Full Dis-Chlo-sure: The new Ted Bundy film was weird
A review of the movie about America’s most notorious serial killer
Chloe Fellwock is a freshman advertising major and writes “Full Dis-Chlo-sure" for the Daily News. Her views do not necessarily agree with those of the newspaper. Write to Chloe at firstname.lastname@example.org.
Editor’s Note: The following column is a satirical piece on a movie that has yet to be released to the public.
I’ve been hearing a lot recently about this new Ted Bundy movie starring Zac Efron, “Extremely Wicked, Shockingly Evil and Vile,” along with the controversy over his portrayal and the surging interest in the Bundy case following Netflix’s release of “The Ted Bundy Tapes.” As someone who grew up on true crime and a lifelong fan of Zefron, I was ecstatic when I heard about the film. Despite debates on the internet, I had full faith in Zefron’s ability to portray such an infamous person. One only had to see him in iconic roles such as Daniel Austin on “NCIS” to understand the caliber of actor we have on our hands.
Now, the film hasn’t been made available to the general public yet. The Sundance Film Festival is such an exclusive event, so imagine my surprise when Zefron himself came to my dorm and personally invited me to attend the viewing of his new movie. I grabbed the newest of my many elaborate evening gowns and fled out the door. Off we went in the white, windowless van he had parked out back. I sat in the back all the way to the festival, which was held in an elaborate theater disguised as an abandoned Goodwill.
It was the weekend of a lifetime and the whole sequence of events would be far too long and lavish for me to describe here. Basically, it was great, as was the film. Here’s my take:
First, I felt that the way it’s been framed on Twitter was misleading. From what I had heard, it focused on his life as an adult. However, the version I found online was all about his life as a young adult, specifically around high school. Even so, I felt it excellently portrayed the makings of this monster.
The movie was incredibly well-researched. The writers and producers dove so deep into Bundy’s early personal life that they unearthed details of his social interactions that I’ve never even heard of. For example, he tried to be an athlete in high school, he played basketball.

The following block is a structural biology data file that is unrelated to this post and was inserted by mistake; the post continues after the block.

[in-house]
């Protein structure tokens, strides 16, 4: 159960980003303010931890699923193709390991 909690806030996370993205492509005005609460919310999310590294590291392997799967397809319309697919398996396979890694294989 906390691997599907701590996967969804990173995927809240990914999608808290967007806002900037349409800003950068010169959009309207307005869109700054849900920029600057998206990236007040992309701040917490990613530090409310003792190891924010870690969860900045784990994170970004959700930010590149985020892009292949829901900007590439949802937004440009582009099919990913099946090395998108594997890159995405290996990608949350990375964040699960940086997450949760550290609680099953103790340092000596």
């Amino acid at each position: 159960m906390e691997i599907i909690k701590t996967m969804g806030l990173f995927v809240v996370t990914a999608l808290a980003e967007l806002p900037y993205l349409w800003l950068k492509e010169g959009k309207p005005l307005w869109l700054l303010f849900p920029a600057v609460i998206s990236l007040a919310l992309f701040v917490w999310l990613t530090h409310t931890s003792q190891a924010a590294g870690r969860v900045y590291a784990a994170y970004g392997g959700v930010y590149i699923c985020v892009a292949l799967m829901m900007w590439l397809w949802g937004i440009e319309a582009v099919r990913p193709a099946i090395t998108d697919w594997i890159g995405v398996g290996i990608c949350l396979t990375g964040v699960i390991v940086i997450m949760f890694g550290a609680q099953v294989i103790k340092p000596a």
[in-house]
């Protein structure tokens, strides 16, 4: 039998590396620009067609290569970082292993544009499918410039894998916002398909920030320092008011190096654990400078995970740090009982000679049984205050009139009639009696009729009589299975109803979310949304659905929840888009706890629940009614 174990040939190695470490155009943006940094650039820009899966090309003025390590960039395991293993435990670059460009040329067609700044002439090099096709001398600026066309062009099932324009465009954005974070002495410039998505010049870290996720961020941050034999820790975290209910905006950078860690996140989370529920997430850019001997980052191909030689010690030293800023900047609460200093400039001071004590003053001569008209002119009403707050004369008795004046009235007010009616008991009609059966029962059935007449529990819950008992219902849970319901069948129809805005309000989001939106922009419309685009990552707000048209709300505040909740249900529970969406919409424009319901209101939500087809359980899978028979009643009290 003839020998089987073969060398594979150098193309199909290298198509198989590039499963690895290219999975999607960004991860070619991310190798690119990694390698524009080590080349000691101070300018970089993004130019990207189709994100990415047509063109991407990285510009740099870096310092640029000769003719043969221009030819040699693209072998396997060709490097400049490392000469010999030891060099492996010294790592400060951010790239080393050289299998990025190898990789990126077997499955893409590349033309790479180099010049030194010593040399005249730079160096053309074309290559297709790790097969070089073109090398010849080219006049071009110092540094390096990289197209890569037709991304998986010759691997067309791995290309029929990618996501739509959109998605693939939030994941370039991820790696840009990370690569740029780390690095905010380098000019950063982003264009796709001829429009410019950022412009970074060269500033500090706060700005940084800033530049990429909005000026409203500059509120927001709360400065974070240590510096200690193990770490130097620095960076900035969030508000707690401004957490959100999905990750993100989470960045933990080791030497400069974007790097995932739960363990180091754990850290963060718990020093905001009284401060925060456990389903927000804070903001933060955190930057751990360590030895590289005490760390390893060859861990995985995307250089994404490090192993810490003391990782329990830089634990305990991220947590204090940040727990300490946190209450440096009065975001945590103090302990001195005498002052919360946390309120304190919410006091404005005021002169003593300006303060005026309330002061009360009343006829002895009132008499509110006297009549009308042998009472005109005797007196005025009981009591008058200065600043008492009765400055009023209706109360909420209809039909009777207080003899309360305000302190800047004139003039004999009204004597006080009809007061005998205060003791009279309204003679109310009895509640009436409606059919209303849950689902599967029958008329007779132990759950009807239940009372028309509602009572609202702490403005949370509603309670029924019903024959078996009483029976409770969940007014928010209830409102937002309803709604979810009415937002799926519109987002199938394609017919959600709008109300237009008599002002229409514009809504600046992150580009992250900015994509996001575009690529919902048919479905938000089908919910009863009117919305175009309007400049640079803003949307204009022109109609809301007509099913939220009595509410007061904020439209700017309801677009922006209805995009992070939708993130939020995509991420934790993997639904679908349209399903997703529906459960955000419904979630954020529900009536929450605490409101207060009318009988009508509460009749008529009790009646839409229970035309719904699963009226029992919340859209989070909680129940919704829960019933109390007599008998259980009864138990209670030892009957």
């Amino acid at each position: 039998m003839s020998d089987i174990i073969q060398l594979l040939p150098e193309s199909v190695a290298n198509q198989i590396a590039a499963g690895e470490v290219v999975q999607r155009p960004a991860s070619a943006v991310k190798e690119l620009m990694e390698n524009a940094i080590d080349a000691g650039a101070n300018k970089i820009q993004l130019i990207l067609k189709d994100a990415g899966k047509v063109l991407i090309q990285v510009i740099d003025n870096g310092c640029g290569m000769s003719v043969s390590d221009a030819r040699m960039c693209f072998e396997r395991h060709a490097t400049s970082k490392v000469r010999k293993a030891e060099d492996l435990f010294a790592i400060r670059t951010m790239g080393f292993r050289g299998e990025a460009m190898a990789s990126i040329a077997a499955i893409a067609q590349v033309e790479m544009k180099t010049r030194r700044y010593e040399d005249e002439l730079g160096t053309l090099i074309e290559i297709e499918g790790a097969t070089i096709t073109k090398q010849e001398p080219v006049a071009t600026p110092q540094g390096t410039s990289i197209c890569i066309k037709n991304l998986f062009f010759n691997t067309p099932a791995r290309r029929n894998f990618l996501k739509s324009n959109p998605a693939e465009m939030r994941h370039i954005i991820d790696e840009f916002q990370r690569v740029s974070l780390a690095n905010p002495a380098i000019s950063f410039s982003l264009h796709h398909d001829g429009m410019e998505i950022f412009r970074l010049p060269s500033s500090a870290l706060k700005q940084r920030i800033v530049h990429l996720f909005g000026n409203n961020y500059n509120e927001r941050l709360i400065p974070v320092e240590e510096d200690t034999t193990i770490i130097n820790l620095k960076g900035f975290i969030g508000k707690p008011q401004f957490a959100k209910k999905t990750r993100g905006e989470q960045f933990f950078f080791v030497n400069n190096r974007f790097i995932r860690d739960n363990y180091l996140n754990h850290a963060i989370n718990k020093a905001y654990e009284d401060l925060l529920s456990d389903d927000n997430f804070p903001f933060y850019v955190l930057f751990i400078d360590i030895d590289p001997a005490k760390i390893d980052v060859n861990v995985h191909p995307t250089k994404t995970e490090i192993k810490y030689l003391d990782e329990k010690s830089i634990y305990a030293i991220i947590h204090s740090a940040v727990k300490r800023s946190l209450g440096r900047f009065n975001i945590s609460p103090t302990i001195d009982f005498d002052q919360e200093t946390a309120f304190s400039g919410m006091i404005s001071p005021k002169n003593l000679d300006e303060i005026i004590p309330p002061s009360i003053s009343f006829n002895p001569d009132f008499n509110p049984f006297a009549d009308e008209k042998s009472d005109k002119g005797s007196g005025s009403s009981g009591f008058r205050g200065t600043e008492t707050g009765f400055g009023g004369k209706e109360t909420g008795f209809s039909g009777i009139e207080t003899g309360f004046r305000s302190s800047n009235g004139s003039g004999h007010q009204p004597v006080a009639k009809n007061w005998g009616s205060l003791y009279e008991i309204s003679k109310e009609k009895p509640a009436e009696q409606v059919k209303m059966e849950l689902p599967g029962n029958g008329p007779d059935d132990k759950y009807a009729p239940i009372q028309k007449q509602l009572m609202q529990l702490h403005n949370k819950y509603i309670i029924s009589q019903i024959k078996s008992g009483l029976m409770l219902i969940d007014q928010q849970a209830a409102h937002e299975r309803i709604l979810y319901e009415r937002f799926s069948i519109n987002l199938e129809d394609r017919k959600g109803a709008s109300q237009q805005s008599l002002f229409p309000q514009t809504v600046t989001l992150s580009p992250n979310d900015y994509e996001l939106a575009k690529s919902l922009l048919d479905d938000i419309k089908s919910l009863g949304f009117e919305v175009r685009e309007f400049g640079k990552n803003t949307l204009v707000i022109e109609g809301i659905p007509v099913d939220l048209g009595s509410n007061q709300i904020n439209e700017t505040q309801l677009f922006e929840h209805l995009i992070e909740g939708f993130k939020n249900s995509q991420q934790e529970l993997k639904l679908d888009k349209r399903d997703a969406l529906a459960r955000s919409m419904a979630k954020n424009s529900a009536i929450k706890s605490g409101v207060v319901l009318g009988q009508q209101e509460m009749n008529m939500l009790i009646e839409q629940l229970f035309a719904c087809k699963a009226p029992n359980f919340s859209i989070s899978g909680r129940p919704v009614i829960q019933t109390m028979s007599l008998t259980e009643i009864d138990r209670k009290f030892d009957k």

Many know this. But did you know that he was so good that he could do whatever he wanted in practice and still win every game? For example, in one dramatic reenactment, he stalled the entire team’s practice to have an identity crisis while saying “Wait a minute, it's not the time or place. Wait a minute, get my head in the game.” In addition, he was apparently called “Troy” in high school. Perhaps this was one of the straws that eventually broke the camel’s back and resulted in 30 deaths.
More remarkable is the fact that this movie unearthed an entire case of Bundy stalking a young woman that the documentaries don’t even talk about. According to this film, after Bundy had a brief encounter with a woman named Gabriella Montez at a karaoke night, he invaded her life consistently for at least a year. His motives for doing so were unclear, but what we know for sure is that this monster would do whatever it took to be near her, even if it meant stalking.
Following the encounter, Bundy forced himself into Montez’s school theatre program against the will of everyone involved. To worsen matters, he wanted to force Gabriella onstage to play the role of his love interest, despite her frequent indications that she was too shy to sing in front of others.
“C’mon, Gabriella,” he growls at her, “It’ll be just like kindergarten.” Montez ceded to his wishes in order to preserve her life.
But the nightmare continued behind the scenes. If he wasn’t at school, he was showing up uninvited at Montez’s house. Bundy also started taking the same classes as her, getting her into trouble so they could have detention together, even convincing an innocent pianist to corral the two together for private rehearsals during study hall.
Many tried to stop him. Montez’s friends on the Scholastic Decathlon team exposed Montez to the raw, unfiltered anger he expresses when she’s not around. They did everything they could to keep them apart. Even Bundy’s teammates recognized his psychotic behavior and promptly made their own attempts at breaking his ties with Montez. But these rescue missions were in vain.
Eventually, Bundy manipulated the Decathlon team and the basketball team into cutting the power in the gym and causing a dangerous chemical reaction, ensuring that he and Montez could sing together. Tears and devastation in his wake, Bundy obstructed both the big basketball game and the Scholastic Decathlon, herding terrified people into an auditorium. Why? So that they could listen to him sing with a petrified Ms. Montez.
Now, the one issue I take with it is the costuming. Bundy was an active serial killer in the 1970s, but everyone in this movie is dressed like they were in the early 2000s. Perhaps this was an artistic choice. But I feel that it was in bad taste given the historical nature of the narrative.
All in all, though, I was thoroughly fascinated. Never in all my years of true crime consumption have I seen such a horrific story go untold for such a long time. I have heard rumors that this film will be the first part of a trilogy, so I’ll be sure to keep my eyes peeled for the next installments. To say that I’m looking forward to them would be a vast understatement.
Rumor has it that the second film features Bundy’s psychotic break in the middle of a golf course after ruining Montez’s summer.